Aluminum air pipes

GE built a Roomba to unclog your pipes

Anyone who lives in an old house knows that plumbing is hell. Lesser trouble involves a plumber cursing your tub with a metal snake, or worse, a giant truck shoving its way through tree roots causing backflows. You could even need to have a new pipe installed . . . simply to access your old ones! It is as costly as it is absurd.

But what if there was something like a Roomba to keep your plumbing clear? This is exactly what is developed by GE Research when launching the Pipe-worm. It’s a long, soft-bodied robot that worms its way through pipes, just like an earthworm, while plowing its way through the dark, just like a cockroach. The tool is initially designed for urban infrastructure, but may find its way into homes in the future.

“You can imagine putting it inside your pipe and never having to think about it again,” says Deepak Trivedi, mechanical engineer at GE Research. “Because the robot lives there and takes care of your pipes without you worrying about it.”

The research is funded by DARPA, and last year GE shared a heavier version of this robot to dig a tunnel in the ground. The Pipe Worm, on the other hand, is imagined to serve as an essential component of our existing infrastructure, as a means of monitoring, cleaning and even repairing sewers and fiber optic pipes to keep them operational.

How it works? Instead of complicated mechanics, the Pipe-worm relies on what is called “soft robotics”. With a flexible fabric body, it uses air or oil pressure to expand and contract like a long organic muscle. (A simple pump – imagine an airbed inflator – would be placed outside the hose to power the robot.)

By studying the movement of earthworms, the team designed their robot to navigate pipes without wheels. Specifically, the magic of stepping comes down to peristaltic motion, a counter-intuitive geometry of muscles. When the worm’s muscles contract, they may shorten but widen. This phenomenon allows the front of the auger to fatten up for a better grip on the pipe, while the rear contracts forward. By synchronizing the actuation between the front and rear muscles, the pipe worm can move forward or backward, and push or pull. And don’t let her soft body fool you. Although he is the size of a snake, his artificial muscles are extraordinarily strong, capable of pushing or pulling thousands of pounds. And pulling the weight is important, since for now this robot runs on a long umbilical cord that supplies it with air or oil pressure. Additionally, its front end can be equipped with tools like a drill to break up clumps.

[Photo: GE Research]

“Because it’s powerful, you can do more than just use it for inspections,” says Trivedi. “You can use it for repairs. Break fatbergs or even weld pipes. Meanwhile, a kevlar skin, treated with waterproof and other coatings that GE does not want to disclose, keeps the Pipe-worm in one piece throughout this process.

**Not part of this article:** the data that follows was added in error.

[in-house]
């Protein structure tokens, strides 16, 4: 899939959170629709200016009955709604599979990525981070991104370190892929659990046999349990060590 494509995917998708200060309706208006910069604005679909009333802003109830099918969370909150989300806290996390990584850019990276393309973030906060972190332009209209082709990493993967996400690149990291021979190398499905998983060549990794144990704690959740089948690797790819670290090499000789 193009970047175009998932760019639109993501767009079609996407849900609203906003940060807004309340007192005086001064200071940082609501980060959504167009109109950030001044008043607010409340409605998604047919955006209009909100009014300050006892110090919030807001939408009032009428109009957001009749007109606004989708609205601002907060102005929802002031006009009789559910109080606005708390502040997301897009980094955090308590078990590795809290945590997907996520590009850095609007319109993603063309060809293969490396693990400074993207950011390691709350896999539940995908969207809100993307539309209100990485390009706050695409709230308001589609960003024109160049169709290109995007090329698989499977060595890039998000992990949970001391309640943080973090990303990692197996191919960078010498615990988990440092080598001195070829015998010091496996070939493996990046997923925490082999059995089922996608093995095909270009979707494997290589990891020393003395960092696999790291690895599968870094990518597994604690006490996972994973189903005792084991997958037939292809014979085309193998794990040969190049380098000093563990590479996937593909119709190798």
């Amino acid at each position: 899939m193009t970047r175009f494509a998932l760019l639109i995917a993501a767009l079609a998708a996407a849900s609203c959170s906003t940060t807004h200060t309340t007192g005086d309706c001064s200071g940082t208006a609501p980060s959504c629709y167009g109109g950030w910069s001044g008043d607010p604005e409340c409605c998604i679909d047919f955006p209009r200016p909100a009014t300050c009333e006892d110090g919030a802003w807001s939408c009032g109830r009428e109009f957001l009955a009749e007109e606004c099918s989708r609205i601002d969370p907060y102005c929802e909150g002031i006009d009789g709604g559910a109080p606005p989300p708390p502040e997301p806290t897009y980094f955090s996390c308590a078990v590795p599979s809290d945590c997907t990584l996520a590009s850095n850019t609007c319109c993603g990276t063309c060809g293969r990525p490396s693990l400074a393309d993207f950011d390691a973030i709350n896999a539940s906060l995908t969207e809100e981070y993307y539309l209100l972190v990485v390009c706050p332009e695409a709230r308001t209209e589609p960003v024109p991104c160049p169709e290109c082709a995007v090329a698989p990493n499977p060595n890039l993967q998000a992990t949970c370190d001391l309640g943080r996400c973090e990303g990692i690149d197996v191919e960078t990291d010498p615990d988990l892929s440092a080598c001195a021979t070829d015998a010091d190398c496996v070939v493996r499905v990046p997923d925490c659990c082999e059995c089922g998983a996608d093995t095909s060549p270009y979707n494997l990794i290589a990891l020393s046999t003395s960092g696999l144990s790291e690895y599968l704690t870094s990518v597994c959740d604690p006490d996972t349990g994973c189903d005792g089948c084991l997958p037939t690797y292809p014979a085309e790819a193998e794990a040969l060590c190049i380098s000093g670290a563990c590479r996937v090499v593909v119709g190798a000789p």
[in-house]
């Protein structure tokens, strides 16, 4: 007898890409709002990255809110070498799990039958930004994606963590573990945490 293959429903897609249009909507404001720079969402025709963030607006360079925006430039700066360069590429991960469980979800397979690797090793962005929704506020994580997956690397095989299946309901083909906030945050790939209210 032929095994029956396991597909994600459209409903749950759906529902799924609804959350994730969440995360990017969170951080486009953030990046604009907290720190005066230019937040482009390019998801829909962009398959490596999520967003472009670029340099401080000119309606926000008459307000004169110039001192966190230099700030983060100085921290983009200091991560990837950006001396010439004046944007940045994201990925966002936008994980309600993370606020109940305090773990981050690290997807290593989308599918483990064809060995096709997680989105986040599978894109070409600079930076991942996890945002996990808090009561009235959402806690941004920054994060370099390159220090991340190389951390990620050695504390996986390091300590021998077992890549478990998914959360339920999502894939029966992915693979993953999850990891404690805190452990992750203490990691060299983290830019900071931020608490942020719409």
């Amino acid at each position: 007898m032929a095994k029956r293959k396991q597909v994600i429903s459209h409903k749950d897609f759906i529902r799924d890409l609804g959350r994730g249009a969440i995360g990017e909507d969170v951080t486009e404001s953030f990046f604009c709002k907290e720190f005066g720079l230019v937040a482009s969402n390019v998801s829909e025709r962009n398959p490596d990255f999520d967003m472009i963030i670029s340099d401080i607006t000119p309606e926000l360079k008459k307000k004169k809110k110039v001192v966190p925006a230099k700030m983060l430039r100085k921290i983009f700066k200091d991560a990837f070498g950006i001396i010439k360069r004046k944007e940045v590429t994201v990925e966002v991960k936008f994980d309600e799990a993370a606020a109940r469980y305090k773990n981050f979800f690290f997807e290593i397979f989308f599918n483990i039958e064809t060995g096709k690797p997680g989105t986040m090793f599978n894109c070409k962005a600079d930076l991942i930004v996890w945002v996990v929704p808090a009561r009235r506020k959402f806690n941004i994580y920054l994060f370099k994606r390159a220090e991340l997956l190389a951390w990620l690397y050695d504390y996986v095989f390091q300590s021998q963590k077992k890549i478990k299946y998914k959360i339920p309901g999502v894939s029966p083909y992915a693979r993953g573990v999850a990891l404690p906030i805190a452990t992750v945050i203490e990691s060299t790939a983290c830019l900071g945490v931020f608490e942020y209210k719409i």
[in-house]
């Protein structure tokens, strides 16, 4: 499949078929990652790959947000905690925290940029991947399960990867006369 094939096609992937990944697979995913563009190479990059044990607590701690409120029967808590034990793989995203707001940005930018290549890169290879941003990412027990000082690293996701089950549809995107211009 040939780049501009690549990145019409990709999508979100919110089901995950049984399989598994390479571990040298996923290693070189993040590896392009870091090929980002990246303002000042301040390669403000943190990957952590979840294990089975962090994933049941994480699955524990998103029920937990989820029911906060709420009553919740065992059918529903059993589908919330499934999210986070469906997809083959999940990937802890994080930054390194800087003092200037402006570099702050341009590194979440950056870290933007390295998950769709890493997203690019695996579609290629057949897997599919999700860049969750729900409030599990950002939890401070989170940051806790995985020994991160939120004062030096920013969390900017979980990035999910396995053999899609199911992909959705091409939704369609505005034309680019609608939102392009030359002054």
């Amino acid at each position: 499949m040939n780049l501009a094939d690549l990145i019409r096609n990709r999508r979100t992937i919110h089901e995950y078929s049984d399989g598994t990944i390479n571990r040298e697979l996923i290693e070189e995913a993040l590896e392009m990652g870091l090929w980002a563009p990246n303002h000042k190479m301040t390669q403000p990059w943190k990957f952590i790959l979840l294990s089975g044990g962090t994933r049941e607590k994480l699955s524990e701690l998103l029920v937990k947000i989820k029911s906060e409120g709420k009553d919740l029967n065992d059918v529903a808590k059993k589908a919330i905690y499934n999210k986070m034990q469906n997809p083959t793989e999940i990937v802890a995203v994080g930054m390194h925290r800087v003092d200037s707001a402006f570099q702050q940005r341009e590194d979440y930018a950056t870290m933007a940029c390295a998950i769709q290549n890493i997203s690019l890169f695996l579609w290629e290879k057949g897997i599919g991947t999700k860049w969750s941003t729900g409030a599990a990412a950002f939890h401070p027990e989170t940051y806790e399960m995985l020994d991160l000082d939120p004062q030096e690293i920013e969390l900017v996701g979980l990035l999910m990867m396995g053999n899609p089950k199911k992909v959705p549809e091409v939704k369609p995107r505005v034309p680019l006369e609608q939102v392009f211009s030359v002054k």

Yet power and durability are only part of what makes the robot so appealing. His other important trait is autonomy, and this draws inspiration from the cockroach’s mapping abilities. Cockroaches rely on two antennae to find their way through tight spaces. The pipe worm has antennae placed on its body. These are simple mechanisms that do not smell much. All they know is where they fold. But when supercharged with a machine learning algorithm, that data is enough to allow the robot to navigate its way through complex pipe systems, turning on sharp angles and mapping slopes. You can literally put the pipe worm in a pipe and it won’t just find its own way through the system; he will draw you a map.

GE won’t detail exactly how (for competitive reasons), but the robot can live permanently in pipes, since its design doesn’t block the flow of water. As for how he fixes hooves? Because it has thousands of pounds of force, the robot can push almost anything small out of the way. It can also be fitted with attachments, such as a GE-created tunneling bit that can pulverize hard clogs.

The potential infrastructure benefits are incredible. New York alone spent $19 million last year handling the aforementioned fatbergs (which, by the way, are a combination of non-degrading “disposable” wipes, greases, and soaps that create hard lumps inside the sewers). But the robot can do small jobs just as well.

“One thing about this robot is that it could be scaled down very easily,” says Trivedi. “This one is a meter or two long, but we could do something a few inches and go into smaller pipes.” These smaller pipes may not be found in your city or home, but inside machines like airplane engines.

So when will we see the pipe worm making its way into our cities, or even our homes? For now, a GE spokesperson said “we are engaging with a number of commercial entities to evaluate the technology and will be testing the technology in the coming months.”

Undoubtedly, larger-scale infrastructure applications could be more lucrative for GE. But a robot that can live inside any home’s plumbing to keep it clean is also very appealing – and Trivedi suggests commercial work from GE could cut costs, making the robot a residential reality.

“Certainly in terms of the future, this robot is made of mostly common and off-the-shelf materials,” says Trivedi. “As volumes increase, it could definitely become something that is available, and very cheaply, to retail customers.”